Tool #15: Decent pen and clipboard
A good quality pen will help cement your already professional image. When in the business market you will often be dealing with managers and presidents of companies.
Using cheap pens will not present a consistent image to these people. They may subconsciously think you are not the highly experienced, highly paid and highly valued consultant you are (or want to be). Don’t let them know you are just starting out! It might not make any difference but you always want to stack the odds in your favor.
Initially, you are likely to be asked questions when training that you will need to come back to. Use a clipboard to support your paper, as there may not be a table to hand. You may be sitting the other side of the desk from a manager who is giving you a list of things he wants sorting out at the company. If you have to perch a bit of paper on the end of his desk, or even worse your wrist, it will come across as sloppy and disorganised.
Clipboards are inexpensive and you should get one.
Tool #16: Diary
Without a diary, how are you going to organise all those appointments? I prefer those that show one week on two pages. They allow me to see at a glance when I am free for this week or the following. Keep them plain, understated and simple.
You can use a paper diary or electronic. It doesn’t really matter. Just use something that suits you.
Tool #17: WordPress and hosting setup
Get yourself a WordPress test site, where you can experiment with creating new sites or even designing client sites. Once you create the site on your own hosting site – such as bluehost.com – then you can move the whole shebang to your clients domain using a free tool such as www.xcloner.com or backupbuddy.
Tool #18: Anki
Wow! What an amazing product! I came across this bit of software by accident but it blew my mind. In a nutshell, Anki helps you memorise things.
When we learn new material, there is a forgetting curve. If you don’t review that material, you are likely to forget it unless you come back to it for revision. What Anki does is test you at optimised periodic intervals until it is in your long-term memory. It does this using the least amount of time possible. In other words, it is highly efficient.
In my first month in using this program I learnt 306 different items, including some programming language. Their website is at www.ankisrs.net. It could give you a fast start when learning such things as programming languages, Word, Excel and so on.
Tool #19: Company info sheet
When you receive an enquiry from a business, its quite handy to send some literature that tells them what you do and additional information about your company. Include your company name, address, phone numbers, email and website address. Use pdf format as everybody can read that and it also retains the look and feel as originally designed.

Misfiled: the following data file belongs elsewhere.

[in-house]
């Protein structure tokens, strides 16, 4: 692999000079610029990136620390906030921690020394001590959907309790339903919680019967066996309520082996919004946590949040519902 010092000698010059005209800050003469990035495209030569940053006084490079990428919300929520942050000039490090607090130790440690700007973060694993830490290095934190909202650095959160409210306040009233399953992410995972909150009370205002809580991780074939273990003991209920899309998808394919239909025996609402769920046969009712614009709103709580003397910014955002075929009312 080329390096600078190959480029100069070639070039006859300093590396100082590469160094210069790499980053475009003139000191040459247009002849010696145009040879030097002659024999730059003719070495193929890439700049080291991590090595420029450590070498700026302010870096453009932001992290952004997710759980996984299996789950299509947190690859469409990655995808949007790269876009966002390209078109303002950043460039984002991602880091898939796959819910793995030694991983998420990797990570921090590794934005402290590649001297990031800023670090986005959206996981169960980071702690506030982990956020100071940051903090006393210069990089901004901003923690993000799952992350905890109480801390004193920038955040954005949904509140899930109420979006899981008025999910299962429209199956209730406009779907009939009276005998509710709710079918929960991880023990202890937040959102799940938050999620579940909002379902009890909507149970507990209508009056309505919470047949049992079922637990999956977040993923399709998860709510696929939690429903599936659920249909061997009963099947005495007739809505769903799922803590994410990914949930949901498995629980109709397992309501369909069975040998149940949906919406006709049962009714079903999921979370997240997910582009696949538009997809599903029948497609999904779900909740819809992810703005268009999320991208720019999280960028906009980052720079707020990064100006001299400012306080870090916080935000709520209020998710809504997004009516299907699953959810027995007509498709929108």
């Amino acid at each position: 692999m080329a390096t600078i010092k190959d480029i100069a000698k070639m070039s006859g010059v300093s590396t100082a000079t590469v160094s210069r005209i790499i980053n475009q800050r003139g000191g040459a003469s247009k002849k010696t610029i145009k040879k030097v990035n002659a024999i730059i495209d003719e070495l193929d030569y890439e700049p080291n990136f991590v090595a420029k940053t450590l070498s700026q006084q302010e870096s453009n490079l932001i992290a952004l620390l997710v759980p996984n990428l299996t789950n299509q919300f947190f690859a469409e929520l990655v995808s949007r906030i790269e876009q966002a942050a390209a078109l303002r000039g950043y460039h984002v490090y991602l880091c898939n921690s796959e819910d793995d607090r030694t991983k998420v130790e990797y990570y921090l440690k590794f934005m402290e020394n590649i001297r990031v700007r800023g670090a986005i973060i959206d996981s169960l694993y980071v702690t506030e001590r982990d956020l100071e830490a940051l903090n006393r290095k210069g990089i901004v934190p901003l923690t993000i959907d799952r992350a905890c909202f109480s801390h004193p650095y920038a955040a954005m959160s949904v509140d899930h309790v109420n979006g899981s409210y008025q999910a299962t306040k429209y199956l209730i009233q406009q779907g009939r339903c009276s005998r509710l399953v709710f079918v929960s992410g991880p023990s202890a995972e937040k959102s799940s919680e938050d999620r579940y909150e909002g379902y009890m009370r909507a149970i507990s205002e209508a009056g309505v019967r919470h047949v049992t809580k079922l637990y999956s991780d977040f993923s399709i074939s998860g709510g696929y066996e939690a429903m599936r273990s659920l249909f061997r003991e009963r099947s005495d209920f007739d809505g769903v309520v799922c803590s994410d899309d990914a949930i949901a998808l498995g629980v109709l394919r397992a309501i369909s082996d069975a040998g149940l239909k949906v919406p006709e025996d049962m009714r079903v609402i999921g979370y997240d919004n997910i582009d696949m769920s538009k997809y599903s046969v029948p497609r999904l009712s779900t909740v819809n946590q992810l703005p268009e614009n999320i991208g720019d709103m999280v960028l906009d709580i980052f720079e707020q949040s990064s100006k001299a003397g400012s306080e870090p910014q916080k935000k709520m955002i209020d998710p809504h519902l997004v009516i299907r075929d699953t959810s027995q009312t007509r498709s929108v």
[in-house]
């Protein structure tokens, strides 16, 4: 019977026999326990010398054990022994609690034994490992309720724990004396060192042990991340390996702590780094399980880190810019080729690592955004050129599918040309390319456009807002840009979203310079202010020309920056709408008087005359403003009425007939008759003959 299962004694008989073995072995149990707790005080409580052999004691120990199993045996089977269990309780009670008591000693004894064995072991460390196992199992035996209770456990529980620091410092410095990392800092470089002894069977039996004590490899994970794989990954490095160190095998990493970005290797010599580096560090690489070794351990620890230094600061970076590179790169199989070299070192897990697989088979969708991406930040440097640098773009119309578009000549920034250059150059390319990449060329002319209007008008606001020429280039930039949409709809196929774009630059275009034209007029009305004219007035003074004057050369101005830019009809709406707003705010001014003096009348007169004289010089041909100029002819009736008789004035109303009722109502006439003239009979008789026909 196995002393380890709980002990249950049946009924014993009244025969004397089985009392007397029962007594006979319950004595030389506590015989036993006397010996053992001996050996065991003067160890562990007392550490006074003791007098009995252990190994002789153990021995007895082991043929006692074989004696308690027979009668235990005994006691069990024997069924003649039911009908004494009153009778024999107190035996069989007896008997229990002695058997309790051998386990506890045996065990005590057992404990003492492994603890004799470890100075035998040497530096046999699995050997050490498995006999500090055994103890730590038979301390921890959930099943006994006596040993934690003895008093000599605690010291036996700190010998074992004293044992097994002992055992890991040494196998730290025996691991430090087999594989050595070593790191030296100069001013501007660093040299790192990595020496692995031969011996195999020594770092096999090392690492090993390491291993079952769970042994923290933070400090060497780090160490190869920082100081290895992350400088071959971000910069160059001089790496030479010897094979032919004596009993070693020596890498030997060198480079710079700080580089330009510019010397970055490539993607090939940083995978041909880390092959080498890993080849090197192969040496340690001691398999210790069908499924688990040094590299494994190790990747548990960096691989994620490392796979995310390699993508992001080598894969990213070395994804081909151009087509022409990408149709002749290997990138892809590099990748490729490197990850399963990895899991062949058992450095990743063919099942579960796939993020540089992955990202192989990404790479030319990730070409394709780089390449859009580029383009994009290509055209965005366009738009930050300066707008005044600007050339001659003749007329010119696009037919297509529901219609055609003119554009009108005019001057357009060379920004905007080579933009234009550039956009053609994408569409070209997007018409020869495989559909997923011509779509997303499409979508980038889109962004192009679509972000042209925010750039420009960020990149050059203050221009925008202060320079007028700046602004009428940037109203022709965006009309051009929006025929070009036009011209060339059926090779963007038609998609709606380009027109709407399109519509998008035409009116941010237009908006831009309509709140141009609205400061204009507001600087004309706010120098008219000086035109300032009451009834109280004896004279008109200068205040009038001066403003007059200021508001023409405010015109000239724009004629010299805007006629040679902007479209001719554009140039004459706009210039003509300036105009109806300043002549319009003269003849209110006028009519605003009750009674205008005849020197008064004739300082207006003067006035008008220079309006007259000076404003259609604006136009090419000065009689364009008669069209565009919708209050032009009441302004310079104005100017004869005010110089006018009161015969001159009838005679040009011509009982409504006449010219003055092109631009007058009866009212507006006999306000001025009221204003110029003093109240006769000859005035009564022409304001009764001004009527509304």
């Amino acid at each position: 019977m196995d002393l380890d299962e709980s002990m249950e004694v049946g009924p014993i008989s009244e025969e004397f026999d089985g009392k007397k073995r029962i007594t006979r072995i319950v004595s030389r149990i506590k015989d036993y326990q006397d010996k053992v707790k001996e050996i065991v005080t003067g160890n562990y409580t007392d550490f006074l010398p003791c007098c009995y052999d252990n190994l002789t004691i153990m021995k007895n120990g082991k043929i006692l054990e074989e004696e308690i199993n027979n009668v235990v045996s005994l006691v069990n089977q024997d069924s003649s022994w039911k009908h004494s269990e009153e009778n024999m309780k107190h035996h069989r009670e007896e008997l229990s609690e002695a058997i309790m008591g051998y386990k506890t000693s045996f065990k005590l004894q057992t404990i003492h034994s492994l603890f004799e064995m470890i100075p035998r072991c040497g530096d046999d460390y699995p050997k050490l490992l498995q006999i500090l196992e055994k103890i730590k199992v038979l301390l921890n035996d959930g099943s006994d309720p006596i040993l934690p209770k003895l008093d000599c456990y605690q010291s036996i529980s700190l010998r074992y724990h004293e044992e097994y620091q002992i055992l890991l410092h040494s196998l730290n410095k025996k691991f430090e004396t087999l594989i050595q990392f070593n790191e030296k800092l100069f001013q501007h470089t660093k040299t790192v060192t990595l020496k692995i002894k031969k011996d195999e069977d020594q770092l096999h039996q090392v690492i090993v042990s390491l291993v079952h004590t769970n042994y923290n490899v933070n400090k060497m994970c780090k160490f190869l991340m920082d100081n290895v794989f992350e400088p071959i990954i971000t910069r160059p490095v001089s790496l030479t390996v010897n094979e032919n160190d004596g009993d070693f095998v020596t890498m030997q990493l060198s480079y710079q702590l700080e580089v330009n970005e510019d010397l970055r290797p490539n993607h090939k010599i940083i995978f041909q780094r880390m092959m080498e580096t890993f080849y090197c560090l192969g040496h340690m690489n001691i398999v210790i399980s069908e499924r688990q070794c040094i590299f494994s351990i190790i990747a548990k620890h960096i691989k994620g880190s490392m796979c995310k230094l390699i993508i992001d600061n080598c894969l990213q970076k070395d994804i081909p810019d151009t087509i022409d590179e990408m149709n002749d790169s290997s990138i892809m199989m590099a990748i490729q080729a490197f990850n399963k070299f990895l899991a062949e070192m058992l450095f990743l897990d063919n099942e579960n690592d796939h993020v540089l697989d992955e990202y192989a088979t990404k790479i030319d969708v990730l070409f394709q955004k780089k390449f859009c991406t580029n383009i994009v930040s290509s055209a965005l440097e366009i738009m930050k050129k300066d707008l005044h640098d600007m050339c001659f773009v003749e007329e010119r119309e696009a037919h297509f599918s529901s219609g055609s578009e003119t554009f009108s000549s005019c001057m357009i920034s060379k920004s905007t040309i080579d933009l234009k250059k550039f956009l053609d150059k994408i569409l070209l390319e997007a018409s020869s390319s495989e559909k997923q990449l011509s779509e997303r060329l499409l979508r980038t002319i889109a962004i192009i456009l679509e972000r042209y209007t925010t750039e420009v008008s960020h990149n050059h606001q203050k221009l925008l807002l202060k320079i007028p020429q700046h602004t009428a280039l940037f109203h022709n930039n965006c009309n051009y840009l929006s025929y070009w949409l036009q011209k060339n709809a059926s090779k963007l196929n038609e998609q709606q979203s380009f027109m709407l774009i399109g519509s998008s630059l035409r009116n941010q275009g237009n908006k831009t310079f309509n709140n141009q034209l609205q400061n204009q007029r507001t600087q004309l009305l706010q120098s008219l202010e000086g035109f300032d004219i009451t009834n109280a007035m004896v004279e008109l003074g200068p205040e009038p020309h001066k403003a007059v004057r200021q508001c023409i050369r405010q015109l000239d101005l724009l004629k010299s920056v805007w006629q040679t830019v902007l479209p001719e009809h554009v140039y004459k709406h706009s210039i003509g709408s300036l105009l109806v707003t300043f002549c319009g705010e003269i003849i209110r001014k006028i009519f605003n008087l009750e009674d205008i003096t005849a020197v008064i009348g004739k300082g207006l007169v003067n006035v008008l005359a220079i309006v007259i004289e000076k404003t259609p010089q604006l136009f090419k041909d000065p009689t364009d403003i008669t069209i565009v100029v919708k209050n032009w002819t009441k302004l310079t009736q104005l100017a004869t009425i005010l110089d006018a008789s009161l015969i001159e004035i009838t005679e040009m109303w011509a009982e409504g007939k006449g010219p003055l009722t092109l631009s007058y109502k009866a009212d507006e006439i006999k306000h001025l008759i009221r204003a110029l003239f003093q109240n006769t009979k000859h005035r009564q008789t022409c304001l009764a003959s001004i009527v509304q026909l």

List all the services you offer (e.g. training on Word, Excel, Access, Windows, technical support, website design), where you are located and how you offer these services (e.g. onsite training only, group or one-on-one training). Include a list of clients you have helped once you’ve been in business for a few months (get their permission for this first).
Add some testimonials from satisfied clients. If you don’t already know, a testimonial is a letter of recommendation. It can be as short as one sentence or as long as a whole page. Always ask your clients this: “Would you object to providing me with a brief testimonial? It really helps us because it reassures potential customers that we know what we are doing.” It is quite difficult for them to say, “No, I object.” You can help them out by saying “I’ll even write it for you to save you time if you want. Then, if you agree with what is written, just sign it.”
Tool #20: Discussion forums
I cannot think of anything that has helped me more than discussion forums. They are an unbelievable resource, where you can tap into the collective intelligence of thousands of people with the answers to your problems! On countless occasions, posting a question on a discussion forum has got me out of a hole at a clients, helped me progress with programming something beyond my capabilities or helped me solve a tricky problem that bogged me down for hours on end.
Build up a list of your favorite discussion forums and store them in Evernote. You then have them handy for when the need arises.
Tool #21: In-Out trays
Don’t ask me how it happens but I get a ton of paperwork. I get industry papers sent to me by the dozen, bank statements, client payments, tax forms, the lot. So, create a system that works for you to stay organised.
In my office, I have In-Out trays for handling routine correspondence. The in-tray is for all my new post to look at. The out-tray is for stuff to file at the end of the day and letters to post. You may prefer to file as soon as you have actioned a bit of paperwork as this reduces the clutter.
The system I use for filing is as follows: when you have actioned something and it needs filing, using a pencil write “F” at the top right hand corner and circle it. This signifies it is ready to be filed (by you or your admin staff).
You may also want to write under what category in your filing cabinet it is to go. This is particularly useful when you have part-time (or full-time) admin staff. So many times in the past have I had correspondence filed in the inappropriate place that I nearly always specify where it is to go now.